Q: Is there such a thing as “childhood depression”?
Yes, children can definitely experience clinical depression. In fact, studies have found as many as one in 33 children and one in eight adolescents may be experiencing clinical depression. Seven to 14 percent of children will experience significant depression by the age of 15. Once a child has experienced depression, he or she is at risk of suffering again from depression within the next five years. Additionally, the rate of suicide for 5 to 24 year olds has nearly tripled from 1960, making suicide the leading cause of death among college age youth.
What are some signs of childhood depression?
Depression is an emotional disorder that affects the whole person, influencing the way a person thinks, feels and acts. Depression in children is not always obvious, but there are important signs and symptoms including:
- increased irritability or agitation
- excessive feelings of worthlessness
- persistent sadness and hopelessness
- withdrawal from friends or a shift to a peer group that is less acceptable
- changes in eating and sleeping habits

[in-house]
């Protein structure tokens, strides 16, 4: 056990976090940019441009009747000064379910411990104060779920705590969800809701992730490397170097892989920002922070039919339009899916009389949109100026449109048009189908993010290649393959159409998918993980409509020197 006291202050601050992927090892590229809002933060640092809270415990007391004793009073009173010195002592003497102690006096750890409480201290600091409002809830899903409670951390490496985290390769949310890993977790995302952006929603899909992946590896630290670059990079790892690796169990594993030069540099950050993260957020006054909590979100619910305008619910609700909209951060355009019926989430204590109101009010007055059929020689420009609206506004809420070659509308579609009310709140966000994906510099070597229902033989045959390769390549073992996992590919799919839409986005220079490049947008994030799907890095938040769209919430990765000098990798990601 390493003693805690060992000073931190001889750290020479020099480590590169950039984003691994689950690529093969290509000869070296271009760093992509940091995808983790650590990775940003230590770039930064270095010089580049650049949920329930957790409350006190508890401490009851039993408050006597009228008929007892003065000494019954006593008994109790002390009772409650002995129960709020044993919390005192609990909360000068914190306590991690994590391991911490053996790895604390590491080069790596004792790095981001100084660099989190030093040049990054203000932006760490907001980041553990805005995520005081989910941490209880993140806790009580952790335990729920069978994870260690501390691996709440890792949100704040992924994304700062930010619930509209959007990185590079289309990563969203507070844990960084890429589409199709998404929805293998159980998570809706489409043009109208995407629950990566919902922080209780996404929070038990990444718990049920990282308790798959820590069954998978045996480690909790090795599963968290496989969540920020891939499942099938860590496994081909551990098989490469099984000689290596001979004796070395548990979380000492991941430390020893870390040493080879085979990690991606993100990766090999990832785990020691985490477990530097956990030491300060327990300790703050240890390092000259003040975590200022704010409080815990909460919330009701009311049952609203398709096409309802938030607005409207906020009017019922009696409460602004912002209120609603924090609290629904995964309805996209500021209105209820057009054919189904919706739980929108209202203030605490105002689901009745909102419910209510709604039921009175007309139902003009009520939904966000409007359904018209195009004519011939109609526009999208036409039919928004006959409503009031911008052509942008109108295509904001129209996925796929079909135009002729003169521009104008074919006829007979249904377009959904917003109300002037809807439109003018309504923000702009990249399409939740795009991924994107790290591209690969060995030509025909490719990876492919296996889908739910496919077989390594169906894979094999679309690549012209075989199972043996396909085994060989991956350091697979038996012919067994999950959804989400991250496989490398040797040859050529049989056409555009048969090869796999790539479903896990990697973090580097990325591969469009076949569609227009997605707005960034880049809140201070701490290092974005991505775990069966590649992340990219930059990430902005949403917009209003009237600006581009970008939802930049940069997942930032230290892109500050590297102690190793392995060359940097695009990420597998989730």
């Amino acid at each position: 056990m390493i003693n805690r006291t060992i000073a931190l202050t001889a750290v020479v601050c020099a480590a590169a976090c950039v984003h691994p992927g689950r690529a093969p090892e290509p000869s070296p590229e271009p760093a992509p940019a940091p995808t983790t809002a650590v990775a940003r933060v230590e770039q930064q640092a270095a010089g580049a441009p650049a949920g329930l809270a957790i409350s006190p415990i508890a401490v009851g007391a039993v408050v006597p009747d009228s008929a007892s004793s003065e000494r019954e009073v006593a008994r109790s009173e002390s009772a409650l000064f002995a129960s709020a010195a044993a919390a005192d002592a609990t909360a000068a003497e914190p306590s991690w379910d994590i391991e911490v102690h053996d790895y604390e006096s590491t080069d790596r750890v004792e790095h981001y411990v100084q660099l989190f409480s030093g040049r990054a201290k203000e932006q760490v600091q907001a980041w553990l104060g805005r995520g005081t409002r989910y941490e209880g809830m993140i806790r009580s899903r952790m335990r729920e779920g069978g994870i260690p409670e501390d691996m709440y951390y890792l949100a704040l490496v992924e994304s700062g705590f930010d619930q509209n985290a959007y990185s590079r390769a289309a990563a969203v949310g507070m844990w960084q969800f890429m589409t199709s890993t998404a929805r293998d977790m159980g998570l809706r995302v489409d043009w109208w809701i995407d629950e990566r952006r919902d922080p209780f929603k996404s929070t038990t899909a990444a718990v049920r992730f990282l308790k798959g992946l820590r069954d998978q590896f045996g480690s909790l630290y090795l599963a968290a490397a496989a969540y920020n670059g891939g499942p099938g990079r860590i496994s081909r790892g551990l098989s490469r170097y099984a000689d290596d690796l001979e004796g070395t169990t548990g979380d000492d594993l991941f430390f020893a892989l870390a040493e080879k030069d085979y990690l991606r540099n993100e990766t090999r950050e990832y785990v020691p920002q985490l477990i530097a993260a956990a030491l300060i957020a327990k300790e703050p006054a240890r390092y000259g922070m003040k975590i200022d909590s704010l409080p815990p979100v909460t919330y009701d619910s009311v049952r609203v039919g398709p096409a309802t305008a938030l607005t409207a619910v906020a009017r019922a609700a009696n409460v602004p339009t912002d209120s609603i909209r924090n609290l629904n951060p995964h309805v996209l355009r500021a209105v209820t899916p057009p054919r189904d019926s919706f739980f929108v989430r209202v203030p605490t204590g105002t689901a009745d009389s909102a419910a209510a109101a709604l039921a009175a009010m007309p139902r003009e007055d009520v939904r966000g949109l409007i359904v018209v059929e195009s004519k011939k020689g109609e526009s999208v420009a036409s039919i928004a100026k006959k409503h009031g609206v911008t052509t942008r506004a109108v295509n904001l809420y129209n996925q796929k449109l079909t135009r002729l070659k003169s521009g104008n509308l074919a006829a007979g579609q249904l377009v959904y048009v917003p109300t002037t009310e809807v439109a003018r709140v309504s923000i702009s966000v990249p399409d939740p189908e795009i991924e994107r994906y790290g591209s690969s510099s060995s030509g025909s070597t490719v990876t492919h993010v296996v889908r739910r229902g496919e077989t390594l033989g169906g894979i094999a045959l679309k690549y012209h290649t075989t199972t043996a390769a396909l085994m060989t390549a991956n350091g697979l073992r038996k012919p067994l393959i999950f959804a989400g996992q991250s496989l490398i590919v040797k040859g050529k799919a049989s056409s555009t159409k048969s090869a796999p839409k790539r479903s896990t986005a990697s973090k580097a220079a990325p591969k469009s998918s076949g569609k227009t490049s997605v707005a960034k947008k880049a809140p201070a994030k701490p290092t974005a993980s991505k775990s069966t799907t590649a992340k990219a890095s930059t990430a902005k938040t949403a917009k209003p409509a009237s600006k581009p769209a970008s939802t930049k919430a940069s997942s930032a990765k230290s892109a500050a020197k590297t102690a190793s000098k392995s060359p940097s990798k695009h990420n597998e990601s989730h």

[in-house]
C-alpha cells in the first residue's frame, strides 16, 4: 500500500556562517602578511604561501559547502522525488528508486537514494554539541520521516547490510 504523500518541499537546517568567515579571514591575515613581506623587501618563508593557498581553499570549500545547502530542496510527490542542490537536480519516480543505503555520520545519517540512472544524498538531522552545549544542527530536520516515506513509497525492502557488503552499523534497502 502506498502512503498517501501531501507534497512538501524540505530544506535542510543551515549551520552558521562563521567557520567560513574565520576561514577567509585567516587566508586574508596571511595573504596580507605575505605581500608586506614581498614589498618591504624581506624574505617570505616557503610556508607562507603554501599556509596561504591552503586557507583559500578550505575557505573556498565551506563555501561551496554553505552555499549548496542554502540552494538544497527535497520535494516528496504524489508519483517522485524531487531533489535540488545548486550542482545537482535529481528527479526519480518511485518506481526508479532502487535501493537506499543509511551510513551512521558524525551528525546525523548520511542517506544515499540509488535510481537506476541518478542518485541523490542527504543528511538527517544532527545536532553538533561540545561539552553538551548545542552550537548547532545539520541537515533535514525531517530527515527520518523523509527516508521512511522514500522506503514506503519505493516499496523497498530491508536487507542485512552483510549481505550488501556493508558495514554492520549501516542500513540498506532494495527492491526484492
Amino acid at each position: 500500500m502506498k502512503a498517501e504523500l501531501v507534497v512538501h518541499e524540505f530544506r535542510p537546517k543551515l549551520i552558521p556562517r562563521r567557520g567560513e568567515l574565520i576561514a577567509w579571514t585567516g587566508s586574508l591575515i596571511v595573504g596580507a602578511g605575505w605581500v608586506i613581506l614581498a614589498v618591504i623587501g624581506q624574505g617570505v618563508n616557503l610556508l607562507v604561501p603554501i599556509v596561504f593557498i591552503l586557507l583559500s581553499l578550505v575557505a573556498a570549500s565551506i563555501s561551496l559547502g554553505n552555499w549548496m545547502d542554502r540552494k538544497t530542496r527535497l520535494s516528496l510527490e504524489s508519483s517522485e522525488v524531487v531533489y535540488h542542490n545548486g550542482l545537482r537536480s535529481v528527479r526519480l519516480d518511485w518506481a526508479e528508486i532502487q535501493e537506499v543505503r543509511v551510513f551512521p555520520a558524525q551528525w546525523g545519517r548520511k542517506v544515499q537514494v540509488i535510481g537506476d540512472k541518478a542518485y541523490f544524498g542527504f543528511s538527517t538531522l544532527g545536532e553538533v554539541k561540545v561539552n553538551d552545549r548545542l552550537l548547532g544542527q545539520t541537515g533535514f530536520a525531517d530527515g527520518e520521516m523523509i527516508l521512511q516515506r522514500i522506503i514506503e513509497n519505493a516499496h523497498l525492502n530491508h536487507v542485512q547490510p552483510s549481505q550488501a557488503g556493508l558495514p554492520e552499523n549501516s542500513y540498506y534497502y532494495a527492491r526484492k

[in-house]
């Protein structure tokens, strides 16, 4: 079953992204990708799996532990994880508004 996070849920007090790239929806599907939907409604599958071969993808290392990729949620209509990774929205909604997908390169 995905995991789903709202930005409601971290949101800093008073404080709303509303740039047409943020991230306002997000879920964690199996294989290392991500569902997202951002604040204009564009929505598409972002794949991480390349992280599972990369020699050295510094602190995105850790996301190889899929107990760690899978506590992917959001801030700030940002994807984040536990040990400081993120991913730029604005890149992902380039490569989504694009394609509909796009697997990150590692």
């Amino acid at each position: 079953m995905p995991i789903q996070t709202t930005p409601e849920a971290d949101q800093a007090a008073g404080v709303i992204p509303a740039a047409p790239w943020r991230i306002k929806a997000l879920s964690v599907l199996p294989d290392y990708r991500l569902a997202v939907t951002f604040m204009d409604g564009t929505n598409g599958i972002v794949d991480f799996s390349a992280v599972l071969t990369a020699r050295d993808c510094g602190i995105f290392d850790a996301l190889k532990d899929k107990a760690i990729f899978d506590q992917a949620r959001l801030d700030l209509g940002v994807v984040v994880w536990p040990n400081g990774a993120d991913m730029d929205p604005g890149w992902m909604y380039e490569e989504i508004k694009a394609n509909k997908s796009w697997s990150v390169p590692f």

- withdrawal from activities once enjoyed
- lack of enthusiasm, low energy or low motivation
- missed school or poor school performance
- indecision, lack of concentration or forgetfulness
- frequent physical complaints
- drug and/or alcohol abuse
- increased interest in morbid topics and recurring thoughts of death or suicide.
Often in children, as compared to adults, others are more likely to see behavioral disturbances and expressions of anger, especially in boys who are socially taught anger is more acceptable than sadness. In fact, children labeled as “bad” may be suffering from depression. For example, studies have shown four of five children who run away suffer from depression.
How can parents help?
If you suspect a problem with depression:
- Be aware of behaviors which concern you and how long they have been occurring, how often, and how severe they seem.
- Talk to your child to keep the lines of communication open so they may share their concerns.
- See a mental health professional or physician who specializes in treating children and adolescents for evaluation and diagnosis.
- Get accurate information from libraries and well-researched websites including KidsHealth and National Institute of Mental Health
- Ask questions about treatment and services.
- Talk to other families in the community or find a family network organization to help.
Early diagnosis and treatment are essential for children with depression. Depression is one of the most treatable forms of mental illness as long as help is sought out. With help, children and adolescents can avoid major setbacks and further difficulties.
If you have concerns about a child, please contact the Psychology Department at Children’s Hospital. An evaluation can be scheduled by calling Patient Services at (804) 228-5818.
Written by Donna Purcell, PsyD, Licensed Clinical Psychologist. Reviewed and updated by Josie Castaldi, PhD, Licensed Clinical Psychologist, November 2007.
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